- to make into an act or statute: Congress has enacted a new tax law.
- to represent on or as on the stage; act the part of: to enact Hamlet.
Origin of enact
Related formsen·act·a·ble, adjectiveen·ac·tor, nounpre·en·act, verb (used with object)re·en·act, verb (used with object)un·en·act·ed, adjectivewell-en·act·ed, adjective
First recorded in 1375–1425, enact
is from the late Middle English
Based on the Random House Unabridged Dictionary, © Random House, Inc. 2018
British Dictionary definitions for un-enacted
Derived Formsenactable, adjectiveenactive or enactory, adjectiveenactment or enaction, nounenactor, noun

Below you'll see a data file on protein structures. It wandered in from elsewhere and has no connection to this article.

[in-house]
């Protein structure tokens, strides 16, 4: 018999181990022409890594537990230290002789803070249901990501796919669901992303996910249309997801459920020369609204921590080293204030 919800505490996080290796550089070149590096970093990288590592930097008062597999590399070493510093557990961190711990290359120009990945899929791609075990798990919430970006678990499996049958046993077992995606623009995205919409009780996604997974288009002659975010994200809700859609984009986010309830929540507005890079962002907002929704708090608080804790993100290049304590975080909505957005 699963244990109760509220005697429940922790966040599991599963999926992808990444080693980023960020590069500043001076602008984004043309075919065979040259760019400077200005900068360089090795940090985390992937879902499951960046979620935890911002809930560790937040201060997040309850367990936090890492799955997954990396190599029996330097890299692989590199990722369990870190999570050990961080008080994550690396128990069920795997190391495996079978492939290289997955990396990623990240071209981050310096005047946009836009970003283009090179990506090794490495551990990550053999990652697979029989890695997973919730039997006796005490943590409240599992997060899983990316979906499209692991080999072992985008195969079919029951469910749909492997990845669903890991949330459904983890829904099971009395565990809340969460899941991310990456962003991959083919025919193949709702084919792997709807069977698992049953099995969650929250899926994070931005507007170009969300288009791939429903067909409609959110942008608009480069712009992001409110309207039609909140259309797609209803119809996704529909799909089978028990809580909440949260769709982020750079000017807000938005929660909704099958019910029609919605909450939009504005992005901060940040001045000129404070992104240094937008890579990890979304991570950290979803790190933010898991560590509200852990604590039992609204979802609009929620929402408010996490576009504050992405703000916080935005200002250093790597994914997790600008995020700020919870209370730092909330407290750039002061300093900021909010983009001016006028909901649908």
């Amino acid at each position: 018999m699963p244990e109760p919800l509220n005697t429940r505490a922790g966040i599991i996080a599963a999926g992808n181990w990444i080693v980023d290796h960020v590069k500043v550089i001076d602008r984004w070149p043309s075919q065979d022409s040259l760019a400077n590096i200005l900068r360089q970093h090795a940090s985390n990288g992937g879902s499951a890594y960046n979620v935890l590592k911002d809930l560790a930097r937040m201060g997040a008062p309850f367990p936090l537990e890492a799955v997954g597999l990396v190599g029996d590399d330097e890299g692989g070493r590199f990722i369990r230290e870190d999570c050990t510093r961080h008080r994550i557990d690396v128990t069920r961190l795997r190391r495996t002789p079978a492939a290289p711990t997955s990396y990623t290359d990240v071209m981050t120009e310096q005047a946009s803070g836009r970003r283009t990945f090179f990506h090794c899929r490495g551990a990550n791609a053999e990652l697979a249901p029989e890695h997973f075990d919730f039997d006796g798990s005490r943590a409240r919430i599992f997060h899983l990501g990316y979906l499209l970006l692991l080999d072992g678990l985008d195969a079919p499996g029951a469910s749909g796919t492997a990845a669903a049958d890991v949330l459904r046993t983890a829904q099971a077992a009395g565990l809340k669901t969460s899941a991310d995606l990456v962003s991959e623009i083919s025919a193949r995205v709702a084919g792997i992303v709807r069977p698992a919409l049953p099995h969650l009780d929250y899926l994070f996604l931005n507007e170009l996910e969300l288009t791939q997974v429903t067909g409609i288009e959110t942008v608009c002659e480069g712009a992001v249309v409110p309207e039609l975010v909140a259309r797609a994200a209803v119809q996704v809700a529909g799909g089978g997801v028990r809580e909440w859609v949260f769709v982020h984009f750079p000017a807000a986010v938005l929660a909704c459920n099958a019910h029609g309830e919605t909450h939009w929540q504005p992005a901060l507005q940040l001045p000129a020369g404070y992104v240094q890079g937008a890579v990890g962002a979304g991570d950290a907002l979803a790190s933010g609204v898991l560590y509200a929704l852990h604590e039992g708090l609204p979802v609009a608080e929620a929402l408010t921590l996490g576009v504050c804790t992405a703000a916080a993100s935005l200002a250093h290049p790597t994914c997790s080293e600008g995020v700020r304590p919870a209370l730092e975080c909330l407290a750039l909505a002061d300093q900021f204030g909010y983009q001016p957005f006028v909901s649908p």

- to make into an act or statute
- to establish by law; ordain or decree
- to represent or perform in or as if in a play; to act out
Collins English Dictionary - Complete & Unabridged 2012 Digital Edition
© William Collins Sons & Co. Ltd. 1979, 1986 © HarperCollins
Publishers 1998, 2000, 2003, 2005, 2006, 2007, 2009, 2012
Word Origin and History for un-enacted
early 15c., from en- (1) "make, put in" + act. Related: Enacted; enacting.
Online Etymology Dictionary, © 2010 Douglas Harper